Since T Levels were announced, I saw a great opportunity for Strode College to capitalise on its already outstanding Academic and Vocational curriculum; and bring together the best of both worlds.
I knew that the T Levels were going to be challenging, high quality Level 3 qualifications that would require the very best mix of academic knowledge applied to real, practical, industry situations.
I recognised how Strode College could bring these elements of its current curriculum together and apply the Vocational and Academic staff’s strengths and skills to the new T Level qualifications.
Priority Employment Sectors
We will be offering the Digital and Education and Childcare pathways in September 2020. It is still early days, but the staff within these curriculum areas are embracing the challenge and are excited about the new content and employment opportunities that could be available to our students.
Local labour market intelligence identifies both these areas as priority employment sectors and our work is closely aligned with the Heart of the South West LEP’s priority areas.
Utilising the Capacity Development Fund
We are making steady progress with finding industrial placements using the capacity development fund and made the decision to focus our energy on the digital and education industries in preparation for 2020.
However, we are already looking ahead to the other T Levels we want to deliver and making sure that industrial placements are being sought within these areas too.
As a College in rural Somerset, the main challenge is the distance our students must travel to access the industry placements, but they see the fantastic opportunities these placements will provide.
Staff at the college are highly engaged and committed to T Levels, for example,
Kirsty Woods, Industrial Placement Coordinator at Strode College says:
‘Employers are excited by the opportunities T Level Industrial Placements offer them. They see the T Level Industrial Placements as a key part of addressing their skills shortages because the placement offers a fantastic chance to spot early talent and build their workforce for the future.’
Terri Clemo, Vocational Manager, Care and Education says:
’As a Curriculum Manager I am very enthusiastic about T Levels and look forward to working closely with employers to ensure students are work ready.’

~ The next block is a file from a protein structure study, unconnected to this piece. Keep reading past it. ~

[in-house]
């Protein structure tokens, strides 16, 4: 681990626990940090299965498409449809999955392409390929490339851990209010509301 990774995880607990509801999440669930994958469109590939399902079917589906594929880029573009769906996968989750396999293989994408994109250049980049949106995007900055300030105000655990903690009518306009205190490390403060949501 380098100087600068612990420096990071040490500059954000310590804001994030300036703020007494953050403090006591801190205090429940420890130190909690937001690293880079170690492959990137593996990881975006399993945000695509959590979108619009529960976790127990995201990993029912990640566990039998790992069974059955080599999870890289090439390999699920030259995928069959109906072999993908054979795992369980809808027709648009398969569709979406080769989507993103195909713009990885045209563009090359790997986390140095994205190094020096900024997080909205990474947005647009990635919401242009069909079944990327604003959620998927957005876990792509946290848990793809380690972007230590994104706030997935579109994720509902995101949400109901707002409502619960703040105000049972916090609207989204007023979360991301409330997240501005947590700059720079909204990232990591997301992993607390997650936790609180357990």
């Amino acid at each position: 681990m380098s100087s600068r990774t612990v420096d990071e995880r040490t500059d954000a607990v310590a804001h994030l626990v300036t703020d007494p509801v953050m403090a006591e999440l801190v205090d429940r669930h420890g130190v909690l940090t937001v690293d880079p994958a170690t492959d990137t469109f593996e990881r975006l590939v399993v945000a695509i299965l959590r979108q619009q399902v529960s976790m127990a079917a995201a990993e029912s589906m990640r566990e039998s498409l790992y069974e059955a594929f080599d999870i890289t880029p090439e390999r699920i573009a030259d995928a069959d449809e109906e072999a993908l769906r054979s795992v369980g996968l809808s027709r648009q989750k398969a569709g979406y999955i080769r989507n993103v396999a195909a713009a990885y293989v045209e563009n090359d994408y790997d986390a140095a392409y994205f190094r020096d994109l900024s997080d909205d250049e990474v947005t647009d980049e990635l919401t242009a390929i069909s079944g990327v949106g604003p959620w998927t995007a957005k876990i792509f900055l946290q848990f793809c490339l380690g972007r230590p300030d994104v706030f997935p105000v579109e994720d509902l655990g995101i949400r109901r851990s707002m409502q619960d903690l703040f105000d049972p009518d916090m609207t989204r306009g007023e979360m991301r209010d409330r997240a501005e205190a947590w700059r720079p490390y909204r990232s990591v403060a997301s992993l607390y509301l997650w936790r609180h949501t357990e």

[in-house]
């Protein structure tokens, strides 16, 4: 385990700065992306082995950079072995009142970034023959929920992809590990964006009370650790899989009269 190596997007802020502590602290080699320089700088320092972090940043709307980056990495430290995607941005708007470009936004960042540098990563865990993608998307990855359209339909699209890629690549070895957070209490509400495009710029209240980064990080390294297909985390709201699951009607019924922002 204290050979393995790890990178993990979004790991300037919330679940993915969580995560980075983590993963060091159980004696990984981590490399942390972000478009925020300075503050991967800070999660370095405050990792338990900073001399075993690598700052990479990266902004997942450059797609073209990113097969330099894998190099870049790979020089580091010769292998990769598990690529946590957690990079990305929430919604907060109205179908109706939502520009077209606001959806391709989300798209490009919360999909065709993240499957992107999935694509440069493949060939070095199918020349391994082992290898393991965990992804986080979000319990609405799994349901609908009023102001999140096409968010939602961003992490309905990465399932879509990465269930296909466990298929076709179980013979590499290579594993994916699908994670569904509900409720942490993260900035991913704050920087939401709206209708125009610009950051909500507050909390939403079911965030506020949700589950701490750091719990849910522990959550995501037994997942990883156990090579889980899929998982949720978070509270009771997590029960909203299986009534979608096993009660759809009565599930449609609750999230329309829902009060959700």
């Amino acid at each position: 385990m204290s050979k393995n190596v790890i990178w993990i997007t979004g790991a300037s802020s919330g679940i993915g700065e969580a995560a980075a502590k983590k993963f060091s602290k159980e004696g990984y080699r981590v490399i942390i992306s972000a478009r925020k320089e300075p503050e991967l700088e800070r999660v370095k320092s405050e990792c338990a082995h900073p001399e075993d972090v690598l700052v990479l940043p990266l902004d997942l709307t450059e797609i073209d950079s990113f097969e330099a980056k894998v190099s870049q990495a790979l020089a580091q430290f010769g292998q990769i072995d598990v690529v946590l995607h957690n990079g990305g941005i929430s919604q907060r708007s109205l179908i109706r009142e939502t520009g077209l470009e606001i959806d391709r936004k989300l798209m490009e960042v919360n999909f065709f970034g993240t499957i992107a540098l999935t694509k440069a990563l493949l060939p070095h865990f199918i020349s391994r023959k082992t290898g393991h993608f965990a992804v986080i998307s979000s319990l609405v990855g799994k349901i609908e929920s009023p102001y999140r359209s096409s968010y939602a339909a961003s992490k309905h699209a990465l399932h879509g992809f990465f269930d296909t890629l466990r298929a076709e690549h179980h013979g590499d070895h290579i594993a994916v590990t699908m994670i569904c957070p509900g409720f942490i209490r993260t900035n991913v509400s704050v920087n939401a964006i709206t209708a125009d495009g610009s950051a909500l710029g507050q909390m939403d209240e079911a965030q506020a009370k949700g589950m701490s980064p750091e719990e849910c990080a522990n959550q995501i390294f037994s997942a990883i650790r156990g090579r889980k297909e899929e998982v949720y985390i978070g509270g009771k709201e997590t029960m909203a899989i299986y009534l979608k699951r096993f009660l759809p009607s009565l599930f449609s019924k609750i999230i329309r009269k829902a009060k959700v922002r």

Cathy Hawkins, Head of Marketing and Student recruitment says:
‘We have received some useful marketing collateral for T Levels such as a generic leaflet, an employer’s leaflet, infographics and video links and are looking forward to additional budget so we can promote T Levels to School Leavers, schools, employers and other stakeholders locally.’
Shonagh Butler, Assistant Principal and Director of Vocational Studies says:
‘Strode College's involvement in the T Level pilot has been interesting and exciting with staff welcoming the opportunity to shape curriculum content and delivery by taking part in the consultation process. This involvement has also guided us to reflect on future training and development requirements for our staff.’
There is still quite some way to travel and there remain many unknowns, in particular the future of applied general qualifications, the transition phase and what will happen at Level 4 and Level 5.
We believe there will still be a key group of students leaving school for which the applied generals are the best option. But, we also see how some of these students and some of our A level students are going to flourish studying a T Level.
We are keen to continue to work closely with the DfE and others, so that future developments have that critical practioner perspective, influence and input.
But at last it feels like technical education is being given the platform, profile and attention it so rightly deserves.
Katy Quinn Principal and CEO of STRODE COLLEGE